TSX tumbles to near four-month low on U.S. data, Ebola fears
By John Tilak
TORONTO (Reuters) - Canada's main stock index dropped on Wednesday to a near four-month low as worries about a slowdown in U.S. factory activity and news of the first confirmed case of Ebola in the United States fueled a broad selloff.
The benchmark index has dropped in eight of its past nine sessions.
Growth in U.S. factory activity slowed more than expected in September to its lowest level since June, according to data released on Wednesday.
Adding more pressure, a business survey from the euro zone showed manufacturing growth in the region slowed in September as new orders contracted for the first time in more than a year.
The Toronto stock market's benchmark index fell 4.3 percent in September, its biggest monthly drop since May 2012. As well as a U.S. dollar rally and softening commodity prices, geopolitical tensions and worries that the U.S. Federal Reserve will raise interest rates sooner than expected have been nagging the market.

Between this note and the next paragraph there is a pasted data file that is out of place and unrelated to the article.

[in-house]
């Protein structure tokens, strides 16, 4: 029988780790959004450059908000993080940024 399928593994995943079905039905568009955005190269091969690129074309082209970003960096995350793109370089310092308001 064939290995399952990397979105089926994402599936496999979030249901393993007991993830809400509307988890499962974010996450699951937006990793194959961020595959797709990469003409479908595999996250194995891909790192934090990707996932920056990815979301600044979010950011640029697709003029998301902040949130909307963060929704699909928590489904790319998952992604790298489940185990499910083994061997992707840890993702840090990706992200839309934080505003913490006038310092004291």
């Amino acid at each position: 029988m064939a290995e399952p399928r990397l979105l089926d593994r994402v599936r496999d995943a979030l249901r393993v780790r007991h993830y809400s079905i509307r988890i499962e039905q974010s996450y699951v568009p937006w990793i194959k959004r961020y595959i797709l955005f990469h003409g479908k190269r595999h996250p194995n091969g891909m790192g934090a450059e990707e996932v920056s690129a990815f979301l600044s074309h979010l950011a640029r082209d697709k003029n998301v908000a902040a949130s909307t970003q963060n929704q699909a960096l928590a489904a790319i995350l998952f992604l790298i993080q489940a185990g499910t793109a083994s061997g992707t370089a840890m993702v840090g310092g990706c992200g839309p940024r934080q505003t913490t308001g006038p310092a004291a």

"This overhang that the rates are going to rise at some point has had a bit of a dampening effect," said Brad Radin, chief investment officer of Radin Capital Partners. “Equity markets go up over time, but they also have breathers, and we're right in the middle of one of those."
“The far bigger risk for most long-term investors is that they wake up five years from now and realize that they had too many bonds in a rising interest rate environment,” he added.
The Toronto Stock Exchange's S&P/TSX composite index .GSPTSE closed down 155.07 points, or 1.04 percent, at 14,805.44. It is down about 5.6 percent since hitting a record high last month. Continued...